Financial planning and aid for adults going back to college

First, you’ll want to get an estimate of the total cost of your education. Consult your school’s website for a quick look at your potential expenses. The ASU Online tuition calculator can assist you with this step. Simply enter your residency, student status and academic program to receive an estimate. You can also raise or lower the number of credit hours per semester to adjust the total.

In some ways, learning how to go to college as an adult is not significantly different from starting out right after high school. You’ll still need to complete the FAFSA to apply for financial aid, which 80% of the students at ASU receive. Additionally, you may want to consider pursuing other scholarship or grant opportunities. Older college students may be eligible for scholarships reserved for those in specific age ranges.

Consider your other possible expenses as well. If you have to adjust your hours at your current job, that may impact your income for now, but earning the degree could improve career prospects in the future. Also think about family expenses, such as if you need to factor child care into your planning. You should also explore whether your current position offers financial assistance for education related to career development.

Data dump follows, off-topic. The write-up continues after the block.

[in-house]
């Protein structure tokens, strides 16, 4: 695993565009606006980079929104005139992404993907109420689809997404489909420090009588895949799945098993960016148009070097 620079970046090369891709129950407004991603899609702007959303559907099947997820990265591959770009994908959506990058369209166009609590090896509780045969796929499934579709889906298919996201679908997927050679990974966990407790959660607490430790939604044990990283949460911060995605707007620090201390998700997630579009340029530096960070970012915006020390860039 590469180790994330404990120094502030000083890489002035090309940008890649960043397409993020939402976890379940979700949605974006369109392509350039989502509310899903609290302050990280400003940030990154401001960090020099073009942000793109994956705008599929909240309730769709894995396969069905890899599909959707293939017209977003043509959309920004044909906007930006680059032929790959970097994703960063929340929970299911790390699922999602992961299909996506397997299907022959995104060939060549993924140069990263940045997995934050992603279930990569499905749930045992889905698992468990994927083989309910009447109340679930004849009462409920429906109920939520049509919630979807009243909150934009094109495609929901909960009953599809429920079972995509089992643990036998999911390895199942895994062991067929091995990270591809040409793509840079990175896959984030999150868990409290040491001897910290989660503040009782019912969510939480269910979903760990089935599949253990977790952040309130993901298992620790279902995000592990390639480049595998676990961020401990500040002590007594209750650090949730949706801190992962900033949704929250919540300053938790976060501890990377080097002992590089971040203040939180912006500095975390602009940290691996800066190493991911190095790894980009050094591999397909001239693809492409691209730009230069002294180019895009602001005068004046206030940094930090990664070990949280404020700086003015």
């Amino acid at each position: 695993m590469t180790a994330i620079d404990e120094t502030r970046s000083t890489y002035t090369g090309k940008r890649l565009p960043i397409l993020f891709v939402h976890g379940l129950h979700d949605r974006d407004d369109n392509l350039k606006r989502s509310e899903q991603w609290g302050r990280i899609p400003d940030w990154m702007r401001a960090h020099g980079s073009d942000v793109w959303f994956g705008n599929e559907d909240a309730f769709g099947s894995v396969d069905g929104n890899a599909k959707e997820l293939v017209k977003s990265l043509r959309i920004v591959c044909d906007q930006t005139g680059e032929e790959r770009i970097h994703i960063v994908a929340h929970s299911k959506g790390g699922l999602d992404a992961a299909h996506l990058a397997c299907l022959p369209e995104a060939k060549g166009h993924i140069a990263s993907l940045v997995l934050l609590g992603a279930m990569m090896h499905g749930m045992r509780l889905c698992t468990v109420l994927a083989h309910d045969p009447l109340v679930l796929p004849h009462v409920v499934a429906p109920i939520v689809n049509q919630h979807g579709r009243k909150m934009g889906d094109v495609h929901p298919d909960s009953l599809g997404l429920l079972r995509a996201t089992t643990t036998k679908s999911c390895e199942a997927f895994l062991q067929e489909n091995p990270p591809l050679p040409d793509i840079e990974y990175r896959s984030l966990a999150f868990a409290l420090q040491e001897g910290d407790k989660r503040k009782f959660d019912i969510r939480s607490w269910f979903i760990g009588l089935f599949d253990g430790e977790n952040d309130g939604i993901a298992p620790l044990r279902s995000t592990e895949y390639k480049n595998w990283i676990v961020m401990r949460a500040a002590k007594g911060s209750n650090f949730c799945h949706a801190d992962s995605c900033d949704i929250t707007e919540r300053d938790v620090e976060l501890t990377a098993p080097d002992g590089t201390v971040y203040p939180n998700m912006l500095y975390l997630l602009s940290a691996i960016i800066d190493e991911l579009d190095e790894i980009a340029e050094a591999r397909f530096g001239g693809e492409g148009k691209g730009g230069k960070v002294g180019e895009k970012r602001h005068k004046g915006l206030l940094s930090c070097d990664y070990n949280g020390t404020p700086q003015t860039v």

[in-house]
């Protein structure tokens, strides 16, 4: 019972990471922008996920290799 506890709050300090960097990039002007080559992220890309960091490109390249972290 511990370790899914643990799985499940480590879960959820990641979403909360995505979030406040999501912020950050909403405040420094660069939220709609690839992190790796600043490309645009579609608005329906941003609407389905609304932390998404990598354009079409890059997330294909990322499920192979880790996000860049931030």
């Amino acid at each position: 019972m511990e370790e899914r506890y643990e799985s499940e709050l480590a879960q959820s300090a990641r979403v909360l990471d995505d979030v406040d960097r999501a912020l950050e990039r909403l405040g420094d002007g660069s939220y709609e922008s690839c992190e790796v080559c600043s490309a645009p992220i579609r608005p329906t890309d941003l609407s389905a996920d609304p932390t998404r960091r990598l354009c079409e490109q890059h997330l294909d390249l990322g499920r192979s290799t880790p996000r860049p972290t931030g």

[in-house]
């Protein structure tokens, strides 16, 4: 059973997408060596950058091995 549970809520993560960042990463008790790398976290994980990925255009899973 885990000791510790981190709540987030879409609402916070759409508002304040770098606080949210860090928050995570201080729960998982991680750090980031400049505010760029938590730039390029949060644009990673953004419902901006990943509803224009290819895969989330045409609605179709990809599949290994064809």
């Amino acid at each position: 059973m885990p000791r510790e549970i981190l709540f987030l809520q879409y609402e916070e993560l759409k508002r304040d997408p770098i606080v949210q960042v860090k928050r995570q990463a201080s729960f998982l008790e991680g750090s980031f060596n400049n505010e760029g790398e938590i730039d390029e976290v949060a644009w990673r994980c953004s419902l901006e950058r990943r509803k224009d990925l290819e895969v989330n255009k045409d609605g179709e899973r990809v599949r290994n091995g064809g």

With some careful planning and budgeting, you can create a plan to pay for your education. Keep your goals in mind as you apply for aid, search for scholarships and create a road map forward.


When you’re ready to take the next step on your path to success, ASU is ready to support your needs. Returning to college later in life presents unique challenges, but it also demonstrates admirable drive and dedication.

Returning to higher education: Tips for parents in college

Going back to college as a parent? Use our tips below to develop strategies to balance parenting and other responsibilities when you head back to class.


About ASU Online